Asura- A review
B.R.Ambedkar had been one of the initial critics of the caste system in our country post Independence. He had reworked stories such as that of Parshuram into a perspective from those down below. There have been many who have joined his crusade since.
Anand Neelakantan's book Asura not only addresses the caste issue but also highlights the literatures and civilizations that have been sidelined from mainstream Indian purview. We see not just a critique of the northern Brahmins but also of the leaders of a culture who forget to see their world with a bird's view but adapt a veiled stance.
This is also a story that humanizes the God and the demon. Ram is only a petty Brahmin prince and Ravan , a man who embraces his many passions.
As a reader I was made to see the story from the point of view of Ravan who is better than a Brahmin leader but he is at the end a self serving but egalitarian leader whereas Ram is a conniving , deceitful prince of a small kingdom who has no honor. The Mahabharata, a sanskrit epic has been reworked in this English adaption to a story of Tamil pride.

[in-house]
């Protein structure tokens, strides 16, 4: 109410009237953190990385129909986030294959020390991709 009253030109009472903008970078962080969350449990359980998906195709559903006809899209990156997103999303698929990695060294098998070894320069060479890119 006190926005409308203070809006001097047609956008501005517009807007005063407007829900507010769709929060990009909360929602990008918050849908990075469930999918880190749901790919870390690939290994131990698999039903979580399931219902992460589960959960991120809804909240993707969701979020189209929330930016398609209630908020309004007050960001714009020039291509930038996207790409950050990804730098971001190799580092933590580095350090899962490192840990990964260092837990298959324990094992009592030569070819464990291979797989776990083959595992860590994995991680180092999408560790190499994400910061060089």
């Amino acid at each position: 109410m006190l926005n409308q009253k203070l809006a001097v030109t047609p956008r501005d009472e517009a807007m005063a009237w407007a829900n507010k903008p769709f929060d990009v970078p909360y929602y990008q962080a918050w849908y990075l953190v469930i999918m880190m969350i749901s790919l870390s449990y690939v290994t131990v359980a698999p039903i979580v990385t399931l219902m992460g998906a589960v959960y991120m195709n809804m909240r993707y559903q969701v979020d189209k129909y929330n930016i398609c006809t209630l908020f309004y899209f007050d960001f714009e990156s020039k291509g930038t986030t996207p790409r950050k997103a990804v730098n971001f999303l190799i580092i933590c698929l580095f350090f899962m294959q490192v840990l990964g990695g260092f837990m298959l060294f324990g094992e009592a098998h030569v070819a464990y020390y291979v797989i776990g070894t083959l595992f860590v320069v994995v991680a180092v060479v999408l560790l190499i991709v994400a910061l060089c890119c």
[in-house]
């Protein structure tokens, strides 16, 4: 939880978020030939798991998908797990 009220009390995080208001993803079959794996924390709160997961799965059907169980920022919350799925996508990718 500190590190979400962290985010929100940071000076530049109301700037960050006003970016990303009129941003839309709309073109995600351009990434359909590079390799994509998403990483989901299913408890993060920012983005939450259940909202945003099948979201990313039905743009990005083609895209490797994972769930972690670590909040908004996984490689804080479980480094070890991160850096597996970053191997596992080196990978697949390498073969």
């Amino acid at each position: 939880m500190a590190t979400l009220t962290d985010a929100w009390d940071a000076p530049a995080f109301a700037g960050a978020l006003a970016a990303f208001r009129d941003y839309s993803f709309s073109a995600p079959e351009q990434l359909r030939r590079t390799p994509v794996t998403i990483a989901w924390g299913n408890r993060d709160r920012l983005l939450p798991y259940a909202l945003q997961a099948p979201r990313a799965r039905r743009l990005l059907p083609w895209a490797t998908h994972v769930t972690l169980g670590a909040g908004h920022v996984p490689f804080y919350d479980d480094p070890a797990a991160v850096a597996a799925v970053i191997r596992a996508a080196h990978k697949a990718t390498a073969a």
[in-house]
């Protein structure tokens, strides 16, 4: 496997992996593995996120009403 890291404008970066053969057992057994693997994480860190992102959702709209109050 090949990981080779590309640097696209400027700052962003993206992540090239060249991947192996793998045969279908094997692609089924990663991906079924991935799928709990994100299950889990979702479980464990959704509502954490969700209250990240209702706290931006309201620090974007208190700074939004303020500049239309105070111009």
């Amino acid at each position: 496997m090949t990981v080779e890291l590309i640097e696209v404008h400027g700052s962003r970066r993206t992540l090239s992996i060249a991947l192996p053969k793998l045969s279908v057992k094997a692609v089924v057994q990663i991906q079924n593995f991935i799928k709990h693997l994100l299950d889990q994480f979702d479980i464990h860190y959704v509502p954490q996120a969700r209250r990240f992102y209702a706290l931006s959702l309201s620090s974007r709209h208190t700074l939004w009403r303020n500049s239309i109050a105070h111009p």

The story is also seen from the point of view of Bhadra, the downtrodden lower class of the Asura kingdom. From his perspective we see Ravan's greatness in a realistic, contextualized background. He is not the great leader but a paranoid megalomaniac.
The book is written in simple flowing language and is written in first person which helps the reader to relate to each of the characters when the point of view shifts.
If I had to rate the book I would give it a 4/5 because the sheer length of the book makes it hard to finish it since the story is well known to Anand's readers who are vastly Indian. The length of the plot and the overwhelming monologues are the only setback of the book.
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